February 10 – 15 , 2019, Dagstuhl Seminar 19071

Specification Formalisms for Modern Cyber-Physical Systems


Jyotirmoy Deshmukh (USC – Los Angeles, US)
Oded Maler (VERIMAG – Grenoble, FR)
Dejan Nickovic (AIT – Austrian Institute of Technology – Wien, AT)

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Aims & Scope
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Modern Cyber-Physical Systems (CPS) represent the convergence of the fields of control theory, artificial intelligence, machine learning, and distributed communication/coordination. CPS applications range from small quad-rotor based aerial vehicles to commercial airplanes, from driverless autonomous vehicles to vehicle platoons, from nano-scale medical devices in closed-loop with a human to giga-scale industrial manufacturing systems. While several application domains can claim to be cyber-physical systems, a unique aspect of CPS is a strong focus on model-based development (MBD). The MBD paradigm allows analyzing the system virtually, examining its safety, performance, stability, security, privacy, or resilience. At a certain level of abstraction, a model of a CPS application can be roughly divided into three parts: (1) the plant model representing an encapsulation of the physical components in the system, (2) the controller model representing the software used to regulate the plant, and (3) an environment model representing exogenous disturbances to the plant.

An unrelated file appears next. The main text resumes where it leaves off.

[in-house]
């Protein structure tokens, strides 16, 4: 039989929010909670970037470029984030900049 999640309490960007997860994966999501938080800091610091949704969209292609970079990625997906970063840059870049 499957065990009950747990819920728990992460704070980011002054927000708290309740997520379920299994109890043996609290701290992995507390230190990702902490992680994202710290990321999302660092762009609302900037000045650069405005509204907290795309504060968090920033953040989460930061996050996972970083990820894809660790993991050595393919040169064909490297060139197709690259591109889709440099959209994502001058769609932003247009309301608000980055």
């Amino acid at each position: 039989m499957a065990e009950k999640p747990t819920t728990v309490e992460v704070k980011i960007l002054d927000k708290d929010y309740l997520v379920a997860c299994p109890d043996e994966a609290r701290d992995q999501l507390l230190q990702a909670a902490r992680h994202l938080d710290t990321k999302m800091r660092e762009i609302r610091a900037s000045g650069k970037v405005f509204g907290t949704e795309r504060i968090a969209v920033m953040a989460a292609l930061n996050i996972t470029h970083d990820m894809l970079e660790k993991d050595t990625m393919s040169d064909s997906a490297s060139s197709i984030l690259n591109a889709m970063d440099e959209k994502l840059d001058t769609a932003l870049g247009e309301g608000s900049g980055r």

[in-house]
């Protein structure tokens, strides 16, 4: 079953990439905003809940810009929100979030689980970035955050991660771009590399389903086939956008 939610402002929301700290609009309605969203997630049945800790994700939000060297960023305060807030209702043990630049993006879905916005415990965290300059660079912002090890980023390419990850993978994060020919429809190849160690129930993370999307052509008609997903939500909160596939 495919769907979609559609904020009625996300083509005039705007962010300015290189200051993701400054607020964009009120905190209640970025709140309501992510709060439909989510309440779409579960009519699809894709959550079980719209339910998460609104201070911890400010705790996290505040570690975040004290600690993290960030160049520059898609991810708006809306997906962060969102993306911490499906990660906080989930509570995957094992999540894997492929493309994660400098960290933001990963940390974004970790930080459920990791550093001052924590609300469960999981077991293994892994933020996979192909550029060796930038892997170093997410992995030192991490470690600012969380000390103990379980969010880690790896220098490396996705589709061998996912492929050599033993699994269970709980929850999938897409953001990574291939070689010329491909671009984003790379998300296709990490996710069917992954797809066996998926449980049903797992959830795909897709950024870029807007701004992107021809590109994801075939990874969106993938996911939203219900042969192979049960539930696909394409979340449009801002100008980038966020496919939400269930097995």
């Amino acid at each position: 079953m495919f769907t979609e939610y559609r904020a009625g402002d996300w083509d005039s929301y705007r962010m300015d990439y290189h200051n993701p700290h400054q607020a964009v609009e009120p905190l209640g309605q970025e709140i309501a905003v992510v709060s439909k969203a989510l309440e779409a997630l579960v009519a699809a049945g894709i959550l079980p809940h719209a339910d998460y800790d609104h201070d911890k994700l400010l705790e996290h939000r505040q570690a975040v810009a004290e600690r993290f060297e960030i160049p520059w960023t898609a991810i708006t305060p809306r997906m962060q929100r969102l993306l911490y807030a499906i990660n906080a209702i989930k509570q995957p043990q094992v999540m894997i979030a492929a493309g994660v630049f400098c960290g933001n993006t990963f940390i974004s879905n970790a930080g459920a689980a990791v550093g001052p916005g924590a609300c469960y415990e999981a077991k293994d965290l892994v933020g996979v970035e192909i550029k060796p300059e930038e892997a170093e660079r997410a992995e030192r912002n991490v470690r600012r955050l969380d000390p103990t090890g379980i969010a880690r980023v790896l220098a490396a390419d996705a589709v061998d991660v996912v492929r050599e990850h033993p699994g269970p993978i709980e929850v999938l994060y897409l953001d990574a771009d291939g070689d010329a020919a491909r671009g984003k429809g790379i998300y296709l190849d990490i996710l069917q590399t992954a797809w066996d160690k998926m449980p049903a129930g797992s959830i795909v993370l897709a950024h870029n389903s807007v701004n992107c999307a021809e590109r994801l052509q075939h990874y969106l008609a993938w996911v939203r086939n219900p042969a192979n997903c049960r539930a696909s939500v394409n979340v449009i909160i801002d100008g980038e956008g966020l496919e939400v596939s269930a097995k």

Given plant, controller and environment models of a system, in order to perform any of the aforementioned analyses, a crucial step is to articulate the goal of the analysis as a formal specification for the system. The analysis problem can then check whether the system implementation is a refinement of its specification. However, the state-of-the-art in industrial settings is that formal specifications are rarely found. Specifications exist in the form of mental models of correctness formed by engineers through their design insights and experience, or visual depictions in the form of simulation plots, and occasionally as legacy scripts and monitors. None of these are formal, machine-checkable unambiguous specifications. In the industry, engineers often use the term requirements instead of specifications. Typical industrial requirements do not arise from principled software engineering approaches to develop CPS software, but rather are summaries of discussions between developers and their customers. While the state-of-the-art for requirements/specifications in industrial settings is far from ideal, in academic settings, there is a problem of having a wide choice between a number of specification formalisms, primarily being developed by the formal methods community. On the other hand, application-specific academic domains such as robotics, biological systems, and medical devices may not always articulate formal system specifications.

The overarching goal of the seminar was thus to address the following question: Is there a universal specification formalism that can be used as a standard language for a variety of modern cyber-physical systems? To address this question, this seminar was divided into three broad thrusts:

  • State-of-the-art in general specification formalisms,
  • Domain-specific needs and domain-specific specification formalisms,
  • Expressivity, Monitoring Algorithms and Analysis concerns for a specification language.

Outcome of the Seminar